What makes us honour a pre-existing contract? Or, do we renegotiate when stuck in limbo during a crisis? The truth is, our pincode and our parents determine to a large extent, how we react to such situations.

More than the COMMERCIAL CONTRACT, it is about a SOCIAL CONTRACT – the power of cultures!

How does culture affect our approach?

As far as oriental societies (like India) are concerned, renegotiation is a run-of-the-mill job. Be it landlords and tenants, or vendors and corporates, renegotiation does the trick in all situations. In normal times honouring the contract is the language of business, which the world understands. And in this scenario, western societies have a huge advantage for following the rule book every time. However, in times of crisis, these Societies are stuck in the legacy of non-feasible contracts.

Is dragging your tenant to court the only option when they are unable to pay the rent due to prevailing situations?

Now, here’s the thing! Culture is one aspect of globalization that changes gradually, taking its own sweet time, as opposed to the fast-paced changes due to intermingling of people & information. Besides, there are other factors that haven’t changed as much despite globalization.

For example, people have different biological clocks, because of their time zones – which is an act of God.

There’s also the unmitigated understanding that comes across as part linguistics and part non-verbal nuances. All of this despite the heavy strides mankind has taken in translation technologies.

Moreover, the time taken to travel continents has not undergone any major reduction in the last decades.

What does an international traveller notice?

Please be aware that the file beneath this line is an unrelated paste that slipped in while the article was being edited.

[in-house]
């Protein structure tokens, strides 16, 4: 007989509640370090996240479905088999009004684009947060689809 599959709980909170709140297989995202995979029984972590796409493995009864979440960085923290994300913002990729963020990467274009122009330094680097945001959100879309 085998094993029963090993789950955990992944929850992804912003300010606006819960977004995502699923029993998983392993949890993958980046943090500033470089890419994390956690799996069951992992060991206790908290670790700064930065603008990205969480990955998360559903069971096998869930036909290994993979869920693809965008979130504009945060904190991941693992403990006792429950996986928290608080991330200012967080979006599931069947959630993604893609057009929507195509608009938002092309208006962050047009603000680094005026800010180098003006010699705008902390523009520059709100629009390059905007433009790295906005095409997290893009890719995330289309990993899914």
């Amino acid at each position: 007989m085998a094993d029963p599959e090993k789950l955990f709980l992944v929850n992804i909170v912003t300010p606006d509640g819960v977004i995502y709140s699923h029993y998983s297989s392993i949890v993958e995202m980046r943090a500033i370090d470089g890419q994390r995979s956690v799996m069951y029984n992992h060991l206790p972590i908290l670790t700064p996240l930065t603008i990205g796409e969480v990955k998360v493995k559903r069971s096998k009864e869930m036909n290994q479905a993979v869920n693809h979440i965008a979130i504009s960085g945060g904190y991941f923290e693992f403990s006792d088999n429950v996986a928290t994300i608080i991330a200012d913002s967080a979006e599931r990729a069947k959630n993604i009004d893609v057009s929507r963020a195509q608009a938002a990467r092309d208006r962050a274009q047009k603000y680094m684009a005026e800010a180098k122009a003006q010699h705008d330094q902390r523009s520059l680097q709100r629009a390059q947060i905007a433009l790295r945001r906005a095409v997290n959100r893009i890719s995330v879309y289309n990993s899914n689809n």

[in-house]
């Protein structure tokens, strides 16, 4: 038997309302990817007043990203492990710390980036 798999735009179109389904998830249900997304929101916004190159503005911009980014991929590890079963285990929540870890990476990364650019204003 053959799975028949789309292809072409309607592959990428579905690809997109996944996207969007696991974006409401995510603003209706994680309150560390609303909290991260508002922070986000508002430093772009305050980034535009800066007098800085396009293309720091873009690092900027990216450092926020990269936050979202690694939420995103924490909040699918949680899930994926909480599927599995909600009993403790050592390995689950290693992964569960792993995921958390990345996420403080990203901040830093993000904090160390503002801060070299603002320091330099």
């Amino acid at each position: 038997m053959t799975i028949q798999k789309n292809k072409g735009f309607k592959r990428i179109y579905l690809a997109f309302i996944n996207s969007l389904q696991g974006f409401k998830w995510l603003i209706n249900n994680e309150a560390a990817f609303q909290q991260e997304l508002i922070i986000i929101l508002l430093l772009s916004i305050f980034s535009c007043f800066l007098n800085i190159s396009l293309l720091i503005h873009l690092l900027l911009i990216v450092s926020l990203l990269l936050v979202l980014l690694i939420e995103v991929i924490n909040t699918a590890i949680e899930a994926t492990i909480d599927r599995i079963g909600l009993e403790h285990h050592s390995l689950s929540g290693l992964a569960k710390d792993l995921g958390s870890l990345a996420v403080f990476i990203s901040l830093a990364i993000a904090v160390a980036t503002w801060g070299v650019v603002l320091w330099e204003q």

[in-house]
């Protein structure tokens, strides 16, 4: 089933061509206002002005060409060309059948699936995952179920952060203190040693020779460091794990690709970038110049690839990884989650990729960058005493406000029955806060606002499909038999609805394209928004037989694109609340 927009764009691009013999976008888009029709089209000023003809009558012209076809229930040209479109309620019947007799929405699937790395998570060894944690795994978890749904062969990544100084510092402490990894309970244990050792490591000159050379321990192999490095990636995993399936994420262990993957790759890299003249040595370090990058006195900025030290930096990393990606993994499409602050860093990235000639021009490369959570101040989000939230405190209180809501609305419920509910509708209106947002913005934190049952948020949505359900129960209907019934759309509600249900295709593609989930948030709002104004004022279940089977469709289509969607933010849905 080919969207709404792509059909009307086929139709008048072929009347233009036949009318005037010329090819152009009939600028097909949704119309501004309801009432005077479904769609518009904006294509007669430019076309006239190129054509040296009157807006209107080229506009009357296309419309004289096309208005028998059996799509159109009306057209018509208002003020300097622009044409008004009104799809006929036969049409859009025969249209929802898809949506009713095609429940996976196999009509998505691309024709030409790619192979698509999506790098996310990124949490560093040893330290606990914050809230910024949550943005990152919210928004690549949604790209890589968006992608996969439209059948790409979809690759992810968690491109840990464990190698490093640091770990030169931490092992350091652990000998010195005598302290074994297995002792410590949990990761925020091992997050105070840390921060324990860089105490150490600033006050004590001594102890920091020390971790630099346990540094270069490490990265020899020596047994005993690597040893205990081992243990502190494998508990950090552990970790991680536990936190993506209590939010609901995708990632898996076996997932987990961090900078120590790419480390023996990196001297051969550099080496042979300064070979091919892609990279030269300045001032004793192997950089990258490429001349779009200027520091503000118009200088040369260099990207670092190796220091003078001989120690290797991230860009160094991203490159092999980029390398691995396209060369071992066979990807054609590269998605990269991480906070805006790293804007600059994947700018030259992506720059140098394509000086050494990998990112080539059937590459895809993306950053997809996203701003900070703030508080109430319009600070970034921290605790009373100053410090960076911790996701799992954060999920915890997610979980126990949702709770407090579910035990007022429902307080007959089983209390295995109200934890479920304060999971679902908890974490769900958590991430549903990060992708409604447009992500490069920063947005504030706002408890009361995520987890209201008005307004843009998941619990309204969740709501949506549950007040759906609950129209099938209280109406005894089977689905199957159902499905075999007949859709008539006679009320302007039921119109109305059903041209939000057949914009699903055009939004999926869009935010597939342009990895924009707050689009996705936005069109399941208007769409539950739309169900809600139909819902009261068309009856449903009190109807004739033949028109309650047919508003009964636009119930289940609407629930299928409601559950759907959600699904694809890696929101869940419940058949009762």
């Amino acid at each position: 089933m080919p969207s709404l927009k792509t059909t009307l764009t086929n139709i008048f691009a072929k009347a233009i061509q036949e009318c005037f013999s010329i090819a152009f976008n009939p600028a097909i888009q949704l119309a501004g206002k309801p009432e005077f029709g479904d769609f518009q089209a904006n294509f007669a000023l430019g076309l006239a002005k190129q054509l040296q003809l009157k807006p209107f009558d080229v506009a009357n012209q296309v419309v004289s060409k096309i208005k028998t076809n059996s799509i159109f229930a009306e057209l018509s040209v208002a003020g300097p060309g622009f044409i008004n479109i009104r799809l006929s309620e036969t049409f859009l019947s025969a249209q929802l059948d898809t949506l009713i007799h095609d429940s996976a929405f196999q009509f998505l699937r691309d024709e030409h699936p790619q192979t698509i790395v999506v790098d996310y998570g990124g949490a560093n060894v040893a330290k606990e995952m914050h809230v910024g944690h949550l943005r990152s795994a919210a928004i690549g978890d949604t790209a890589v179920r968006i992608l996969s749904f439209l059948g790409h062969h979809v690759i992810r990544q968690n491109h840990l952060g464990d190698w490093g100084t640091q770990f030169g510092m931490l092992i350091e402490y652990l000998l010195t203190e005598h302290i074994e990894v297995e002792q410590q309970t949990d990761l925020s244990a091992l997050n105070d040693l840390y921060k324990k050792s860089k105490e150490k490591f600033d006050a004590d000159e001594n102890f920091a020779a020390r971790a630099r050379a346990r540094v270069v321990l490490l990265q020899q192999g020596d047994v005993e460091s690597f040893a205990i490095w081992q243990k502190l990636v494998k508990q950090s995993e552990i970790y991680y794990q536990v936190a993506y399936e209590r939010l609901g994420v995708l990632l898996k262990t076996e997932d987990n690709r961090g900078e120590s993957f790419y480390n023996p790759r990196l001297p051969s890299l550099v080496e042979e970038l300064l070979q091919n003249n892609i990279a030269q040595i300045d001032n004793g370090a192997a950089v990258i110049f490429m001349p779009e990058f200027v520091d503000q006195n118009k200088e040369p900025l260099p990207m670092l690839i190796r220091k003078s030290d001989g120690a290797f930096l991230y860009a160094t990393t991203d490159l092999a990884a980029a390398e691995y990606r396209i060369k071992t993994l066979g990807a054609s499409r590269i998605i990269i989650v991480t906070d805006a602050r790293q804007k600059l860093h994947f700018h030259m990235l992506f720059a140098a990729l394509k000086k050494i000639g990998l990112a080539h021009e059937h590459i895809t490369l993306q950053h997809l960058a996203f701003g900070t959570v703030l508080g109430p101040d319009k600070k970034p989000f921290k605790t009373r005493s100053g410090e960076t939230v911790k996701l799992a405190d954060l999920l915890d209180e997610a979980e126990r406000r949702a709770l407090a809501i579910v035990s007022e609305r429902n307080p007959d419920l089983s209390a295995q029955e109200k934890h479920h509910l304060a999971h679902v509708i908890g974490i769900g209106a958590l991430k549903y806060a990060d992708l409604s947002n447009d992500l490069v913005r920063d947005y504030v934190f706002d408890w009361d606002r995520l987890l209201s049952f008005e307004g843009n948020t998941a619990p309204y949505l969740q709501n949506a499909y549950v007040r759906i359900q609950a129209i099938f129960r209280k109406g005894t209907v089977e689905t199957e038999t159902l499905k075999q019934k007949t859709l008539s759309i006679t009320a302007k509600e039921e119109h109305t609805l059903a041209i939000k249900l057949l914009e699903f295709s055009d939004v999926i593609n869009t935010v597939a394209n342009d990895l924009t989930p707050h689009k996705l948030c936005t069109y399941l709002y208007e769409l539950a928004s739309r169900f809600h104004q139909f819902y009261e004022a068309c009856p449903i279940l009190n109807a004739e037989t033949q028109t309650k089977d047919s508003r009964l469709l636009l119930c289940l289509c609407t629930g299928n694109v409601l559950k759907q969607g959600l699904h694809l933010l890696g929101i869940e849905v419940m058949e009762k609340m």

The question might arise on whether one, who frequently travels across the globe, may notice subtle changes in culture across regions? And, how do their observations affect the way they approach doing business?

    Consider REGION A.

  • It is the kind of place where large, noisy gatherings are common; especially during festivals and carnivals.
  • Relationships are more sustainable in general, but they also take a lot longer to build emotionally, compared to other regions.
  • In terms of business, email communications are usually long, with loads of background explanation before they get to the focal point of conversation.
  • Informal understanding holds a lot of value, and is often more important than written agreements.
  • Communication is extremely contextual and very often the written word is interpreted differently depending on the situation.

    Alright, let’s consider REGION B.

  • Contrary to REGION A, it has a more subtle kind of lifestyle. The communication and conversations are specific, explicit and to the point.
  • There is a nice sequence that is followed all throughout, wherein relationships & activities are separated by time and space.
  • Feedback is always direct, whether the review is good or bad. Beating around the bush or stalling in terms of feedback, is considered vague & defeats the overall purpose.
  • Relationships here are short-term and the concerned people only focus on the task at hand. There is a clear differentiation in terms of how they deal with personal relationships and others.

The former is an example of High Context Culture & later Low Context Societies. Anthropologist Edward T. Hall was the pioneer in this field and he coined these terms, succinctly explained in his book “The Silent Language”.

Do we understand these subtle variations in social norms? Do we realize how much these norms matter when we approach anybody for a business proposition? Are we aware that we are a part of a larger social group, and thus, entwined with the decision making that comes with it?

When you think of solving an interpersonal problem, does it cross your mind that the decision may already have been made for you?

It depends largely on where we belong and before we go ahead, the psychology and philosophy that goes behind the concerned person’s actions must be understood.